PVNC Inspires: Katie’s Journey in Resilience and Faith

Katie Girard in her wheelchair in St. Stephen hallway.

Wheeling through the halls of St. Stephen Catholic Secondary School, one would not assume the journey Katie Girard has gone through. Met with “Hi Katie!” “Hey, Katie how are you?” from almost every student passing by, it’s clear the impact this 18-year-old has made is a strong one. 

Earlier this month, Katie had the opportunity to share her story with her classmates about her healing journey and the challenges she has had to overcome in her recovery from a major life-threatening illness. 

As her teacher Kathy O’Brien shared in a Tweet, Katie’s story is one of “resilience, healing and faith.” While her classmates were focused on the final year of high school, Katie has had to learn how to once again, eat, talk, and walk over the course of this school year.  

Katie and EA Colette Secord.

“For me personally, she’s a warrior,” said Katie’s Educational Assistant Colette Secord, who added that Katie’s motivation to get back into school has been an inspiration to students, staff, and the school community. “She was told she was likely to rely on a feeding tube for the rest of her life, and never get out of her wheelchair. She said, ‘You tell me I can’t do it? Watch me.’”

According to her family, friends and educators, Katie has always been a go-getter who went above and beyond in every aspect of life. Whether it was delivering the best performance she could as the White Rabbit in Alice in Wonderland, skiing at every chance she could get, or just being an exceptional student, there were no limits to what she could accomplish.

Photo of Katie at ski village.

In her Grade 9 year, Katie was diagnosed with a life-altering condition, an arteriovenous malformation (AVM). AVMs happen when a group of blood vessels in your body forms incorrectly. In these malformations, arteries and veins are unusually tangled and form direct connections, bypassing normal tissues.

Photo of Katie in recovery.

Undergoing treatment over a few years, getting through the COVID quarantine blues as classes went virtual, the road to recovery was looking bright as Katie was excited to enter the summer before her final high school year. 

In August of 2020, a nightmare became reality. Katie’s AVM had taken a turn for the worse and ruptured. Airlifted to Sick Kids, doctors worked tirelessly to save her through multiple strokes, aneurysms and meningitis. Keeping the faith, the community surrounded Katie in prayers as her recovery looked bleak. Her family, sisters Sophie (a PVNC teacher) and Jacquie, mother, Bridget, and father, Michael, stayed by her side throughout offering support and encouragement.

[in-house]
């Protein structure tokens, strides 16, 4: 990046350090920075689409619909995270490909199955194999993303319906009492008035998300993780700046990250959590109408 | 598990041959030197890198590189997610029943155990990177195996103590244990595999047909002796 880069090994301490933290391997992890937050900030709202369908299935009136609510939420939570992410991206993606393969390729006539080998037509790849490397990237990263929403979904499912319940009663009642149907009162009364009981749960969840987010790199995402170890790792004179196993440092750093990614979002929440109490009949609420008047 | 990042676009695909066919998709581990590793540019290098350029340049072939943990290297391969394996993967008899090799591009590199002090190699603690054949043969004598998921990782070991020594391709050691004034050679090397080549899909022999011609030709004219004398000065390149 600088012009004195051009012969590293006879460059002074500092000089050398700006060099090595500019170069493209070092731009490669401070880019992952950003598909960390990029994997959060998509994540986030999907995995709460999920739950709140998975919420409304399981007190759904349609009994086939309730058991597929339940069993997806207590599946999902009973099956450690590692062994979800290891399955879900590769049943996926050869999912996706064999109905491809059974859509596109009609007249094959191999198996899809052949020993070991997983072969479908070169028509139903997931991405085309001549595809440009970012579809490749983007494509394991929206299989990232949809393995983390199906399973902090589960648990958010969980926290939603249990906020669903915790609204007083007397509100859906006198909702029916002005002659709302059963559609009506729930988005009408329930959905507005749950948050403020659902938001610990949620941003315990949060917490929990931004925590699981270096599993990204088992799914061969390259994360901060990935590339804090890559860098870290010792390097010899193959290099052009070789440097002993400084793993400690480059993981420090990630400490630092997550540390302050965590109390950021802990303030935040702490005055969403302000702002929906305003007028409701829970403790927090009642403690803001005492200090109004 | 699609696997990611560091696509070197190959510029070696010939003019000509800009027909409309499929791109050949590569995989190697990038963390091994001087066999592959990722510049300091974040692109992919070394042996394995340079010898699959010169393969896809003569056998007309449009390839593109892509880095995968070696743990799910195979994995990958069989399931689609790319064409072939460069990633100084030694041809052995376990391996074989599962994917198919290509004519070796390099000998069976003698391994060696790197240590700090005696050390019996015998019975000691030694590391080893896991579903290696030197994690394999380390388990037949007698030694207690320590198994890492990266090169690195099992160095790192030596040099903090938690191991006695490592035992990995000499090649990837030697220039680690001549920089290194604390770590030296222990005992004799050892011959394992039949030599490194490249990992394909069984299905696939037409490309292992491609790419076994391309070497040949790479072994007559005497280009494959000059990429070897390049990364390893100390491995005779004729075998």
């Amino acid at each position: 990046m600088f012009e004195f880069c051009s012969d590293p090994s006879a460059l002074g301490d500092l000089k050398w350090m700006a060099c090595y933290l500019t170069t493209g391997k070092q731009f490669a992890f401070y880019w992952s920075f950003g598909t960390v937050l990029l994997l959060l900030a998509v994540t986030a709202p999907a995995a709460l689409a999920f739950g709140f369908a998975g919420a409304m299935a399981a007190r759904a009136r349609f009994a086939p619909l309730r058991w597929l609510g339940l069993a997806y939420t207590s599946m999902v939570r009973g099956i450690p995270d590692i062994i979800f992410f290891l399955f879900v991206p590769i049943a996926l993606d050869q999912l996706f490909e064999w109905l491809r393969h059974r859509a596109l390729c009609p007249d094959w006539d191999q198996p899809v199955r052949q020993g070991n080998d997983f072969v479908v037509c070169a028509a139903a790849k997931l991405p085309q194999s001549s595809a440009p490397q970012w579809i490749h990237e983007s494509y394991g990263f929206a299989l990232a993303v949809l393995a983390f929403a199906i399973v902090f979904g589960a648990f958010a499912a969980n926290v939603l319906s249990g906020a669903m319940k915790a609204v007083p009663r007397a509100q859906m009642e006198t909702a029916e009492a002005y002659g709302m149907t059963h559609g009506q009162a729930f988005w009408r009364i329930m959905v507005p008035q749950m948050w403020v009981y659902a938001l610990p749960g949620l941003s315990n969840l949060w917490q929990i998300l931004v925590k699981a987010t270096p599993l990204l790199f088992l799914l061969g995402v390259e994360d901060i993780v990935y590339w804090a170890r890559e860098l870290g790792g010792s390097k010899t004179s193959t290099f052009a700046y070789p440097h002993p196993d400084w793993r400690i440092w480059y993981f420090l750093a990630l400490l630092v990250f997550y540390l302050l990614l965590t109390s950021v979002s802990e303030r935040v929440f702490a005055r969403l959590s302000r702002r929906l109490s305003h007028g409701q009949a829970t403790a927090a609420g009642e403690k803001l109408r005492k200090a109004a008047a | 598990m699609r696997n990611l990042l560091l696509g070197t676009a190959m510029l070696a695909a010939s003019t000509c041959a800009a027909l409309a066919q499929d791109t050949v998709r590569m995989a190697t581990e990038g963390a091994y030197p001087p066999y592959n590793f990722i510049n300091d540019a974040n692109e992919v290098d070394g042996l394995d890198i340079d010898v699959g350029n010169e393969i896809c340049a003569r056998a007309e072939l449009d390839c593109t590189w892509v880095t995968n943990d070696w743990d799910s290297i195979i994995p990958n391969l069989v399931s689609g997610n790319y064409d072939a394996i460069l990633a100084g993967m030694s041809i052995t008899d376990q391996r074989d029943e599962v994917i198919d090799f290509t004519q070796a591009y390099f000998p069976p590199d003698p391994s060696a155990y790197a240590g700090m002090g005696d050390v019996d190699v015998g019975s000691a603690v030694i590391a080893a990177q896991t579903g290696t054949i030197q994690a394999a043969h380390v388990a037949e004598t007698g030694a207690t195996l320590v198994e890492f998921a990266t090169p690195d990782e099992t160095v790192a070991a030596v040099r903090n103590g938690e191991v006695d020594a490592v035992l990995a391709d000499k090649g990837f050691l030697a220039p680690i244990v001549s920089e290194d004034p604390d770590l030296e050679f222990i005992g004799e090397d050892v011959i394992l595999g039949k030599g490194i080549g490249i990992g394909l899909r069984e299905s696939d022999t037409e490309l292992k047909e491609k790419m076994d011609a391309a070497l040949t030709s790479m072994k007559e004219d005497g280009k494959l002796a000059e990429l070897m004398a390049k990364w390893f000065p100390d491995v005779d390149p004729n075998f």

Katie in hospital looking at shirt that reads "You've got this, kid!"

Almost a year later, against all the predictions of her medical teams at Sick Kids and Holland Bloorview Kids Rehabilitation Hospital, where she spent six months in recovery, Katie joined her classmates at what would have been her graduation ceremony. 

Katie at St. Stephen graduation.

“The tremendous spirit and positivity of the St. Stephen community have been a big part of her recovery,” said her mother Bridget, who is also a PVNC principal.  “Her motivation to return to school and rejoin her community really inspired us, and we knew she could do it. Being back at home really contributed to her healing journey.”

Katie in classroom.

Katie returned to school in the fall with some major obstacles still to overcome, including the inability to speak, eat, or walk on her own. Her determination shone through as she quickly left the special education classroom and rejoined classmates in regular coursework. Developing her speech, having her feeding tube removed, as well as taking her first steps on her own were all milestones that happened within a very short time. 

“On December 17th I was able to take my first steps unassisted,” Katie reflected. “This was a huge milestone for me. I had a goal to walk ever since I was put in a wheelchair. After being unable to control my body for so long it felt liberating to be able to walk again. All the hard work that I was putting into my physiotherapy was finally paying off. My journey is far from done but I am grateful to have made it this far.”

Katie standing with EA Colette.

Having the pleasure of teaching Katie in Grade 11, teacher Kathy O’Brien wasn’t surprised that she has come so far.

“Together in her Grade 11 year, Katie was exactly the way she is now. Over and above all expectations,” said Kathy. “She is always engaged and determined with a drive. Seeing the changes that she has made since Halloween to when she joined my class at the beginning of February, I was amazed at the strides she made, including the ability to present her story.” 


“If I can give any advice, know that there is always someone going through difficult times,” says Katie. “Reach out to people for support and reach out to people who might need a hand, a kind word or help. When I was so sick, I certainly needed that helping hand.”